After this walk we came to Via Baldascare Galuppi that opened onto the square with the same name. It was time for a late lunch. We had a really great lunch at Trattoria "Da Primo" at Piazza Caluppi, the main square. It offered us traditional dishes based on a time-honoured cooking tradition that makes ample use of the local fish produce, the typical ingredients of the humble fishermen and farmers of the island, the harvest of the lagoon. The food was simple but very tasty, and splendid in the simplicity of its preparation.
After this lunch we visited the San Martino Cathedral, which was build in the 16th century. The famous leaning tower is of the early 18th century. It also houses the "Crocefissione" painting by Tiepolo. We also saw some women working away at their lacy creations in the shade of their homes and in the parks. Lace making was a craft which was valued very high of and Burano is very famous because of it. But choose carefully if you plan to buy lace on Burano, as these days much of the cheaper stuff is imported from Asia. If you're interested in the lace history of Burano we recommend you to visit the Museo del Merletto, which explores the craft and history of Burano lace.
Our conclusion is that Burano is a treat for the senses. Vibrant colour is everywhere, Italian pizza wafts through the air, small faily-owned cafes offer detectable meals, lacey linens feel cool and soft to be touched. But, best of all, the sounds of Burano offer a quiet playfulness compared to the crowded bustling of Venice.
As soon as we got off the vaporetto we walked along Via Marcello and turned right to the Fondamenta si San Mauro. We already passed stalls of lace vendors. Besides admiring the lace we advice you to pop into a cake shop to taste the famous Bussolia Buranelli, butter biscuits made in a round shape that are wonderful when drunked in sweet Vin Santo.
The Burano houses have their distant origin in the ancient lagoon casoni (fishing lodges) buildings made of reeds and mud with thatched roofs, generally with a square plan and no more than 2 or 3-storey high. The homely Burano cottages stand side by side in long rows, following the gentle curve of the canals and, possibly, the exposure to the sunlight. The facades are brightly painted in primary colours, each house a different, personalized hue.
The village's pastel-coloured houses have appeared on countless postcards, but they're more that just pretty facades. They say that the bonbon colours have their origins in the fishermens desire to be able to see their own houses when heading home from a long day at the sea. Given the island's distance from Venice we really had the feeling of having arrived somewhere else. We took time to wonder into the quietest corners and shady parks.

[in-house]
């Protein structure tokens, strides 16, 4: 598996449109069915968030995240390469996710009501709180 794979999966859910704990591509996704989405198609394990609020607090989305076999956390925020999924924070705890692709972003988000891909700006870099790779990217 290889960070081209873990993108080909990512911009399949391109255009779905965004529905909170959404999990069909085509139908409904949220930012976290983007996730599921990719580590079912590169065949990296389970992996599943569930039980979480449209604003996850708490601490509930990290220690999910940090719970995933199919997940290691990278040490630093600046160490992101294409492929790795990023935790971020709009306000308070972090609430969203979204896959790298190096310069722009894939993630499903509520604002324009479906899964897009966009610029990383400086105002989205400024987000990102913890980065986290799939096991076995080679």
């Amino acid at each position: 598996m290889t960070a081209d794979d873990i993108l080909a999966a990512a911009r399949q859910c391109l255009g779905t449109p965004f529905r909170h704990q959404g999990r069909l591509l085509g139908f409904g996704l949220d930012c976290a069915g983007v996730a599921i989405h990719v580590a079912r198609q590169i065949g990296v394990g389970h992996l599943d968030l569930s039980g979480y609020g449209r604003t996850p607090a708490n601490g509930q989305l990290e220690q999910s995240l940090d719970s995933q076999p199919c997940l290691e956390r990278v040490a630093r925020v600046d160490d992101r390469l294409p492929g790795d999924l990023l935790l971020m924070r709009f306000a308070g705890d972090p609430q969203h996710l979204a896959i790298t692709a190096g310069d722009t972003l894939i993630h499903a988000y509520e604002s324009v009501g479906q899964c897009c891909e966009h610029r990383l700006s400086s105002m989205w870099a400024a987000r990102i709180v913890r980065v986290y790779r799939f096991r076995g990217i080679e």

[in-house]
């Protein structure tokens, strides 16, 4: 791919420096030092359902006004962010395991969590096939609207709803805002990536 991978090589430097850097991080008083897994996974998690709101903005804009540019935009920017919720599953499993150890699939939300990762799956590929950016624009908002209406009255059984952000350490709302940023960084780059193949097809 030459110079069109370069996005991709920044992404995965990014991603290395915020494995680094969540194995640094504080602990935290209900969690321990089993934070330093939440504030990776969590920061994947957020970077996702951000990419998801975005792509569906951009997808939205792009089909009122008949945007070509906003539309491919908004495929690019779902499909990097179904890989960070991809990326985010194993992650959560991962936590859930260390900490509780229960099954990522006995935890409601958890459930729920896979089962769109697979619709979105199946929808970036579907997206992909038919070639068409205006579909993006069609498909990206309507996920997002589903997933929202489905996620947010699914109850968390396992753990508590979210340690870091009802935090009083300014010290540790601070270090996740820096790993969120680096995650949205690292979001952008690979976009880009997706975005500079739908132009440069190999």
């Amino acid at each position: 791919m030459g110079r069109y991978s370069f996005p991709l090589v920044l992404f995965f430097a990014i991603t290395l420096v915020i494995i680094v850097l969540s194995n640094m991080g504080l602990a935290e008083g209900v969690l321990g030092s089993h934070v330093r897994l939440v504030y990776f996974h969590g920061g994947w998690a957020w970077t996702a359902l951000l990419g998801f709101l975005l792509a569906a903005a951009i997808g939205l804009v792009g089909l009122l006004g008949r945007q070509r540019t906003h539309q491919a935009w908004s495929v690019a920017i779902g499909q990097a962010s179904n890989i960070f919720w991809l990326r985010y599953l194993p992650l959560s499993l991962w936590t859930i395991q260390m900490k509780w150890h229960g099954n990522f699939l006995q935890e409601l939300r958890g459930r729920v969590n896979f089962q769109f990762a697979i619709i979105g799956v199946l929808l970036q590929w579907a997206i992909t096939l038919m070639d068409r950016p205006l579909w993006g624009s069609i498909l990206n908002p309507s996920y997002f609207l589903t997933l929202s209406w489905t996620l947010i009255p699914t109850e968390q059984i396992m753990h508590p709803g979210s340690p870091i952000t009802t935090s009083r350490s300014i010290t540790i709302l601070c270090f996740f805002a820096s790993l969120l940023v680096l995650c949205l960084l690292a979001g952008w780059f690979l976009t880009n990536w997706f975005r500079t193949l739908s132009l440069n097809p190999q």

ustling Burano is another famous island in the lagoon. It's the island of fishers, of lace and of brightly painted houses. However secluded, distant and off the beaten path as it may appear today, Burano has always been closely connected to Venice, whose glorious past it has shared in good and bad times. We first visited the island of Murano and that point on we took the vaporetto to Burano. The trip wasn't scenic at all and was made with a larger vaporetto with very linited outside deck.
The ancient layout of the town has been preserved through the centuries, developing over some smaller islands divided by the 3 main canals. This means that the island has one main street and several offshoots.
Finally do remember that visitors to Venice usually stay for only 1 day. They are so packed with things to see in the city that very few find time to visit the islands. When they do, they go to Murano, much closer to Venice and more famous because of the art of glassmaking. Making time to reach Burano rewarded us with an unique experience. The noise of boat engines, the queues of tourists from the package tours could not detract from the beauty of this place. Here, very little has changed.
I wonder if there is rule about painting houses, made by community authorities, or each owner has right to paint picking the colour he likes? If houses in a row, one after another, then we can notice that in some cases left hand didnt know what right hand is doing. Certain houses and their colours matching as "punch in the eye".